whether statements of witnesses were properly admitted as evidence, but rather to ascertain whether the proceedings as a whole, including the way in which evidence was taken, were fair (see the Doorson v. the Netherlands judgment of 26 March 1996, Reports of Judgments and Decisions 1996-II, p. 470, § 67; the Edwards v. the United Kingdom judgment of 16 December 1992, Series A no. 247-B, pp. 34-35, § 34). Furthermore, the Court cannot hold in the abstract that evidence given by a witness in open court and on oath should always be relied on in preference to other statements made by the same witness in the course of criminal proceedings, not even when the two are in conflict (see the above-mentioned Doorson judgment, p. 472, § 78).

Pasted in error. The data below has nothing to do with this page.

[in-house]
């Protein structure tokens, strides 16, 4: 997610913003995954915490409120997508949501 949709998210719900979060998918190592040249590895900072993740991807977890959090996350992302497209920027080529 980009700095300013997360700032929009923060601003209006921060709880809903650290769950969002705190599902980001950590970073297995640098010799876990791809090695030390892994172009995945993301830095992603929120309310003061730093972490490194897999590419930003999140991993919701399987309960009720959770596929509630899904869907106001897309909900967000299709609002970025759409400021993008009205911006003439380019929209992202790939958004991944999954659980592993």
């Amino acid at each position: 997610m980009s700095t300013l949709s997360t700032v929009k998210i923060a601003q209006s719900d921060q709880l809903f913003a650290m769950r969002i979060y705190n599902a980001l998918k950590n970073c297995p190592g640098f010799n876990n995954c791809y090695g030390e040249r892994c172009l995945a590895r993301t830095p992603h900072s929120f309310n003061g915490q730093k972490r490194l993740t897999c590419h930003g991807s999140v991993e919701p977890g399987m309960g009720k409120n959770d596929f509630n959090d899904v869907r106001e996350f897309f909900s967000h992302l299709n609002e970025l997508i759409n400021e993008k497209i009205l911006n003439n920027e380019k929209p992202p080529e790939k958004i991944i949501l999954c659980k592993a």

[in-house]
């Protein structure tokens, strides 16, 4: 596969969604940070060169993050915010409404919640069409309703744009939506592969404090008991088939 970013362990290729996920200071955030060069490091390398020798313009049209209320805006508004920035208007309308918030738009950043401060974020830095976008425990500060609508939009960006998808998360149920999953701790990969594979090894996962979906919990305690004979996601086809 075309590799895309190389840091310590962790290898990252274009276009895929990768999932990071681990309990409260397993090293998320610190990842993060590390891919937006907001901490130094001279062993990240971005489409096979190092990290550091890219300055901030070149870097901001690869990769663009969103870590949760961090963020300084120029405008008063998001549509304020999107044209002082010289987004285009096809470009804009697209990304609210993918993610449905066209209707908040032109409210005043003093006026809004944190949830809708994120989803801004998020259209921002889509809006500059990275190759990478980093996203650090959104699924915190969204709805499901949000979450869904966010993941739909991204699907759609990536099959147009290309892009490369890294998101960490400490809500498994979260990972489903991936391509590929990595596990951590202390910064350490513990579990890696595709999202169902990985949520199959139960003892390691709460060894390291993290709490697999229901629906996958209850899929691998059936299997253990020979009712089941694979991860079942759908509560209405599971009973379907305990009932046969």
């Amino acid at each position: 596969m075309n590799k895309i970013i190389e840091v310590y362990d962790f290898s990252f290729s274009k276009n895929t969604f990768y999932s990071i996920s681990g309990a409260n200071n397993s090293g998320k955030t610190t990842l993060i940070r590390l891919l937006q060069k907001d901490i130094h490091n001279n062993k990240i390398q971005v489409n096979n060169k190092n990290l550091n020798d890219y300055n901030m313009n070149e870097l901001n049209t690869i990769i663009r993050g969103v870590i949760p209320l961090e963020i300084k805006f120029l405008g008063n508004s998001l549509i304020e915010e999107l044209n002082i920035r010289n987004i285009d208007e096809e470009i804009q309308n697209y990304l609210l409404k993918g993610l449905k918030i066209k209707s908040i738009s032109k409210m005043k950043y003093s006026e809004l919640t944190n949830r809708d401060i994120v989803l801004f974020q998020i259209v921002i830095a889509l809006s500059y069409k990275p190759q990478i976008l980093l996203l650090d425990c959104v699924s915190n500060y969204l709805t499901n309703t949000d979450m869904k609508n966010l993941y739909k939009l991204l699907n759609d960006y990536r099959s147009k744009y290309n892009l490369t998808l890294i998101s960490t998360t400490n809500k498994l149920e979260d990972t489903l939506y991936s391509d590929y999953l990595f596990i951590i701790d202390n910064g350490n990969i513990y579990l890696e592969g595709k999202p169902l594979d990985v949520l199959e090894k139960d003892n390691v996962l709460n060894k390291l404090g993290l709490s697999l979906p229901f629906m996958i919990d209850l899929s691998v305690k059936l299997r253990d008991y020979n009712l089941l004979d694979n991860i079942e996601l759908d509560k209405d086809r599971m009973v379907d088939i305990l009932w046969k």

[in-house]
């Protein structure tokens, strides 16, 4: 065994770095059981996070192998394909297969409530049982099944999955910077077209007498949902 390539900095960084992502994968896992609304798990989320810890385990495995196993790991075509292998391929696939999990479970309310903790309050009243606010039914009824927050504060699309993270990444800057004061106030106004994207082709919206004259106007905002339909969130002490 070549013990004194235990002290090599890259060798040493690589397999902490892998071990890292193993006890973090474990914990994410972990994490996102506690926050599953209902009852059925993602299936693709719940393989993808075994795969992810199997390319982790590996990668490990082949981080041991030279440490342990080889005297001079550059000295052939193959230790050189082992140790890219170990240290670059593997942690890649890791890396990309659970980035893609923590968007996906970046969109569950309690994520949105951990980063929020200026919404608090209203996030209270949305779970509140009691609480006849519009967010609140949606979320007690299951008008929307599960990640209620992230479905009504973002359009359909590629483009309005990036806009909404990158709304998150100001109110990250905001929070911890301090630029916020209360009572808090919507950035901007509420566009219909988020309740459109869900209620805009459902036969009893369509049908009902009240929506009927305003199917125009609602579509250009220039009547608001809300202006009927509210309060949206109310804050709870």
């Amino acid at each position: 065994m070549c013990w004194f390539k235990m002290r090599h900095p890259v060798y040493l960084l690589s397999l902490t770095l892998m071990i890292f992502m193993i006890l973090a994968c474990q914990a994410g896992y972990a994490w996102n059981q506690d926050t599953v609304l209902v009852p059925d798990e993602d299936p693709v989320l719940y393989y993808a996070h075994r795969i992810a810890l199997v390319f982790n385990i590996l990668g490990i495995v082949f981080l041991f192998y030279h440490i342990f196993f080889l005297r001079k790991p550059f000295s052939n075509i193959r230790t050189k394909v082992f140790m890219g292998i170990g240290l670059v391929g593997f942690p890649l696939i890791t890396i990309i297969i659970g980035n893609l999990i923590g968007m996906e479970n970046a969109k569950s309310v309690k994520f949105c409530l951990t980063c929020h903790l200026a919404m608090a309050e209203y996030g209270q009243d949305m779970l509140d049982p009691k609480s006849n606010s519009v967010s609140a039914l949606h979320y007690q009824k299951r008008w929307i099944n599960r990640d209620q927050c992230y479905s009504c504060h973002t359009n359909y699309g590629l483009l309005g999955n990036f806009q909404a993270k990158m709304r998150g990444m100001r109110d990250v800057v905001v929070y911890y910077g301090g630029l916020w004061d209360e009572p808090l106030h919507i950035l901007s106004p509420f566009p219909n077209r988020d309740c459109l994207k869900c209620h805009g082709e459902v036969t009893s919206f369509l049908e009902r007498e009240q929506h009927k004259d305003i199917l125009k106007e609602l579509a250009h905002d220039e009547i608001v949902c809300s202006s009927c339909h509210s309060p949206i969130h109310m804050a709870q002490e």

The Court further recalls that all evidence must normally be produced in the presence of the accused at a public hearing with a view to adversarial argument. However, the use in evidence of statements obtained at the stage of the police inquiry and the judicial investigation is not in itself inconsistent with paragraphs 3 (d) and 1 of Article 6 of the Convention, provided that the rights of the defence have been respected. As a rule, these rights require that the defendant be given an adequate and proper opportunity to challenge and question a witness against him or her either when that witness is making a statement or at a later stage of the proceedings (see the Saïdi v. France judgment of 20 September 1993, Series A no. 261-C, p. 56, § 43; the Van Mechelen and Others v. the Netherlands judgment of 23 April 1997, Reports of Judgments and Decisions 1997-III, p. 711, § 51).